15:58:59 <phw> #startmeeting anti-censorship team meeting
15:58:59 <MeetBot> Meeting started Thu Sep 10 15:58:59 2020 UTC.  The chair is phw. Information about MeetBot at http://wiki.debian.org/MeetBot.
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15:59:02 <phw> hi everyone!
15:59:06 <hanneloresx> hi!
15:59:09 <phw> here's our meeting pad with the agenda: https://pad.riseup.net/p/tor-anti-censorship-keep
15:59:39 <phw> let's start with the announcements
16:00:06 <phw> i started filing a bunch of "first contribution" issues for rdsys:
16:00:10 <phw> https://gitlab.torproject.org/tpo/anti-censorship/rdsys/-/issues?label_name%5B%5D=First+Contribution
16:00:24 <phw> these are easy-ish issues to get started
16:00:42 <hanneloresx> awesome
16:01:53 <phw> we also created a new "research" label that we can use to label issues that have a research component to it
16:01:56 <phw> https://gitlab.torproject.org/tpo/anti-censorship/censorship-analysis/-/issues?label_name%5B%5D=Research
16:02:32 <phw> and finally: there will be a "pluggable transport implementers meeting", organised by internews, next month
16:02:52 <phw> here's how one can sign up: https://docs.google.com/forms/d/e/1FAIpQLSd778O0ChoPwvilhpSMUvufsfE-6HzkHtG6kO6aDWI8TcQiAg/viewform
16:03:29 <phw> (i got the link from karl, one of the organisers, and he asked me to forward it to folks who would find it interesting)
16:04:58 <phw> moving on. we have a discussion item about a "tech talk"-style blog post. i was thinking about summarising the technical design of rdsys and blog about it, in the hope that we get some feedback that way
16:05:28 <phw> even if there won't be useful feedback, at least we would get good documentation out of it
16:05:38 <phw> any thoughts on that?
16:06:31 <phw> *crickets* means "all good"!
16:06:35 <hanneloresx> that sounds useful to me.  That's also the kind of thing we can link to the chinese community on solidot
16:06:54 <phw> hanneloresx: yes, that's a great idea
16:07:12 <phw> i mostly want to hear from other projects if rdsys can be useful to them
16:08:55 <phw> ok, moving on to our 'needs review' section
16:09:58 <phw> https://gitlab.torproject.org/tpo/anti-censorship/bridgedb/-/issues/31871 can wait until cohosh is back but if anyone wants to look at pretty charts and suggest follow-up analyses: this is your ticket!
16:10:39 <phw> https://gitlab.torproject.org/tpo/anti-censorship/trac/-/issues/31874 also can wait until cohosh is back. unless anyone wants to review a pile of go code ;)
16:11:53 <phw> i'll wait for cohosh, then. let's move on to our reading group
16:12:16 <phw> today's paper is httpt and sf_, its author, joined us today!
16:12:48 <hanneloresx> hi sf_!
16:12:59 <phw> here's the paper: https://www.usenix.org/system/files/foci20-paper-frolov.pdf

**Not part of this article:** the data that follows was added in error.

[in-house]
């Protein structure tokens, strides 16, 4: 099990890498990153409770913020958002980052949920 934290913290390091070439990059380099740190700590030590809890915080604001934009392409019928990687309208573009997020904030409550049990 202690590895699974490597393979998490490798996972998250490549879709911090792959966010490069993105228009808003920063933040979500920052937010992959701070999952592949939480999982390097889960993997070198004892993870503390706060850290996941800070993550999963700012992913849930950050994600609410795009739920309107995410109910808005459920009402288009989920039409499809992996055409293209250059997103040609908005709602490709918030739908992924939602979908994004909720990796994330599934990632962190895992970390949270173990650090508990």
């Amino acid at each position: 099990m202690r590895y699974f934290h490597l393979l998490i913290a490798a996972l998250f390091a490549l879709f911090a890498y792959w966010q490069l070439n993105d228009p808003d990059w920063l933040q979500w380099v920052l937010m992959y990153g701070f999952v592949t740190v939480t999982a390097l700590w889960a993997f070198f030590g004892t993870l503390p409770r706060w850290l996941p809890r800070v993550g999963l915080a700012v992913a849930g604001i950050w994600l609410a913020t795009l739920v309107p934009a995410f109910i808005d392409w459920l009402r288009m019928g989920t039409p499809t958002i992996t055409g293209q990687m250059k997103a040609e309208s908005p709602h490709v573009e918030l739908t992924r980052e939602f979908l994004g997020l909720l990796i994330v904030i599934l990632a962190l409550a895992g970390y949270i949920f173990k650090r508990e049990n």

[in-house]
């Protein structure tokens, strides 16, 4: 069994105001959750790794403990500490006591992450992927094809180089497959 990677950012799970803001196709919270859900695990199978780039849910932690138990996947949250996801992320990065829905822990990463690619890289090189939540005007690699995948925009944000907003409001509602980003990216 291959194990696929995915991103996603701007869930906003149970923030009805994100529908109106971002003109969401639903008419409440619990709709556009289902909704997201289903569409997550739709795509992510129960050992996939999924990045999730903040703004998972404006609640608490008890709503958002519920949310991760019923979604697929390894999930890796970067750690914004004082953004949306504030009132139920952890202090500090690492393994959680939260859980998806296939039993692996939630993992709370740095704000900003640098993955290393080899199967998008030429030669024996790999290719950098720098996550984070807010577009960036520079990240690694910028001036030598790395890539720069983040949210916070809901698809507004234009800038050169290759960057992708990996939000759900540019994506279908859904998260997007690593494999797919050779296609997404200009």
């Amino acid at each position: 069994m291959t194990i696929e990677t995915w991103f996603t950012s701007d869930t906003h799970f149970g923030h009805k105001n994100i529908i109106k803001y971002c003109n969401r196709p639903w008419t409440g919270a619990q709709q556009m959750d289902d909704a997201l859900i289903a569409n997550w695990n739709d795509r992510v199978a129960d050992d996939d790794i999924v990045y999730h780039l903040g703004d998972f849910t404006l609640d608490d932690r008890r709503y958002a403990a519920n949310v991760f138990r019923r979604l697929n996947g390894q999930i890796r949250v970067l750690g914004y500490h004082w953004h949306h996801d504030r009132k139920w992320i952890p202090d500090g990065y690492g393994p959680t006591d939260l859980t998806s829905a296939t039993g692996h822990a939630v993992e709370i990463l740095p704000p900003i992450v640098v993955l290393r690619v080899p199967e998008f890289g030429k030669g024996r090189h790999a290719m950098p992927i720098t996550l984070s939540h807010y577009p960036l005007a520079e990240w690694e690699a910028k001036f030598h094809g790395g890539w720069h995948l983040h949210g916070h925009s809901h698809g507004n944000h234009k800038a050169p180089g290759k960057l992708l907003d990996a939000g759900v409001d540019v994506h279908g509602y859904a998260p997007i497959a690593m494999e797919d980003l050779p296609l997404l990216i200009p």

16:13:06 <sf_> hi hi
16:13:12 <phw> thanks for coming sf_ :)
16:13:28 <phw> and here's a very short summary of the paper: httpt is a circumvention protocol that's based on a proxy that hides behind a web server. clients can reach this proxy by requesting a secret url or by deriving a special tls master secret that the proxy can recognise. to a censor, httpt looks like a long-lived http connection.
16:13:58 <sf_> > special tls master secret that the proxy can recognise
16:14:16 <sf_> client reach the proxy by request a special link in the URL
16:14:21 <sf_> requesting
16:15:00 <dcf1> so how the httpt design is different from the former httpsproxy design:
16:15:23 <dcf1> HTTP already has a built-in way to express a proxy: you send a request with a CONNECT method
16:15:39 <dcf1> You can even put it behind authentication in a standard HTTP
16:15:40 <dcf1> way
16:16:21 <dcf1> The problem is that it's not probe resistant: if someone tries to use the server as a proxy, they get a 407 (I think) "Proxy Authentication Required" status code that reveals the presence of a proxy
16:16:22 <sf_> it's done that way because we hide the proxy behind is a regular unmodified Apache, nginx server, such that the censors are probing that, and we simply configure the web server to proxy things to the httpt server behind it
16:17:02 <sf_> dcf1 is correct
16:17:07 <dcf1> _sf wrote https://github.com/sergeyfrolov/httpsproxy, which is a probe-resistant version of a CONNECT proxy, but it requires custom code for each web server and only works for Caddy
16:17:42 <phw> i have a question related to the "switch tls master secrets" trick: the switch is observable to the censor, right? if so, how common is it for tls implementations to switch master secrets after the negotiation?
16:17:44 <dcf1> The advantage of HTTPT is that it works with any web server (also, you have more design freedom to do things like add padding, because the server-side proxy is not the same process as the web server)
16:19:13 <sf_> "switch tls master secrets" is an alternative design, proposed in the paper, use of secrets in URL is a slightly better design. I am not aware of how this would be observable to censor
16:20:13 <phw> oh, i see! i assumed that the switch is observable in tls's record layer but i may be wrong